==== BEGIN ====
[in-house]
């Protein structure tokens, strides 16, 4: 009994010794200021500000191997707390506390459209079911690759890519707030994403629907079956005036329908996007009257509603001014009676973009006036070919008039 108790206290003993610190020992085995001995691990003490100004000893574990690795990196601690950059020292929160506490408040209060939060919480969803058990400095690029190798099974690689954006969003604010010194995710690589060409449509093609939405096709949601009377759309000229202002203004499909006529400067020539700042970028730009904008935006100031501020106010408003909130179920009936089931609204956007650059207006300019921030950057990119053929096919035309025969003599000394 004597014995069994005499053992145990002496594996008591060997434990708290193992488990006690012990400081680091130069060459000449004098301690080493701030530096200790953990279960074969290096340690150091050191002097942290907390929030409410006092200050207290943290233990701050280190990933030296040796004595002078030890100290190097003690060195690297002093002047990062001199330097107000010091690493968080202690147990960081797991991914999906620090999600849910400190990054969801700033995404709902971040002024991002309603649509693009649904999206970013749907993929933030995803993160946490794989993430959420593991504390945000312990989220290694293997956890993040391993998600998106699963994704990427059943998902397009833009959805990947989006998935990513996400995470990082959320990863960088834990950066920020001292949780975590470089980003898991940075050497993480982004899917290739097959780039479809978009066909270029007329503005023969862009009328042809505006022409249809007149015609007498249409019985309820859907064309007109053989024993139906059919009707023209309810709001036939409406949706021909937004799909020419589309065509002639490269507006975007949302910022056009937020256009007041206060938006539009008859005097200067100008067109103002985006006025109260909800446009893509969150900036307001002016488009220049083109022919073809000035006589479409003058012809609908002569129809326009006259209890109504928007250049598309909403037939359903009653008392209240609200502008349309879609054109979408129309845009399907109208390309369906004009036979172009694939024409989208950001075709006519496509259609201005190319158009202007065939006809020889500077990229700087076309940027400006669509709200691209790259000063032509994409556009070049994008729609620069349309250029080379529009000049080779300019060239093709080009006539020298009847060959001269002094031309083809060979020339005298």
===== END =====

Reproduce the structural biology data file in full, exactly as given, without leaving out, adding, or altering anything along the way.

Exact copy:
[in-house]
């Protein structure tokens, strides 16, 4: 009994010794200021500000191997707390506390459209079911690759890519707030994403629907079956005036329908996007009257509603001014009676973009006036070919008039 108790206290003993610190020992085995001995691990003490100004000893574990690795990196601690950059020292929160506490408040209060939060919480969803058990400095690029190798099974690689954006969003604010010194995710690589060409449509093609939405096709949601009377759309000229202002203004499909006529400067020539700042970028730009904008935006100031501020106010408003909130179920009936089931609204956007650059207006300019921030950057990119053929096919035309025969003599000394 004597014995069994005499053992145990002496594996008591060997434990708290193992488990006690012990400081680091130069060459000449004098301690080493701030530096200790953990279960074969290096340690150091050191002097942290907390929030409410006092200050207290943290233990701050280190990933030296040796004595002078030890100290190097003690060195690297002093002047990062001199330097107000010091690493968080202690147990960081797991991914999906620090999600849910400190990054969801700033995404709902971040002024991002309603649509693009649904999206970013749907993929933030995803993160946490794989993430959420593991504390945000312990989220290694293997956890993040391993998600998106699963994704990427059943998902397009833009959805990947989006998935990513996400995470990082959320990863960088834990950066920020001292949780975590470089980003898991940075050497993480982004899917290739097959780039479809978009066909270029007329503005023969862009009328042809505006022409249809007149015609007498249409019985309820859907064309007109053989024993139906059919009707023209309810709001036939409406949706021909937004799909020419589309065509002639490269507006975007949302910022056009937020256009007041206060938006539009008859005097200067100008067109103002985006006025109260909800446009893509969150900036307001002016488009220049083109022919073809000035006589479409003058012809609908002569129809326009006259209890109504928007250049598309909403037939359903009653008392209240609200502008349309879609054109979408129309845009399907109208390309369906004009036979172009694939024409989208950001075709006519496509259609201005190319158009202007065939006809020889500077990229700087076309940027400006669509709200691209790259000063032509994409556009070049994008729609620069349309250029080379529009000049080779300019060239093709080009006539020298009847060959001269002094031309083809060979020339005298």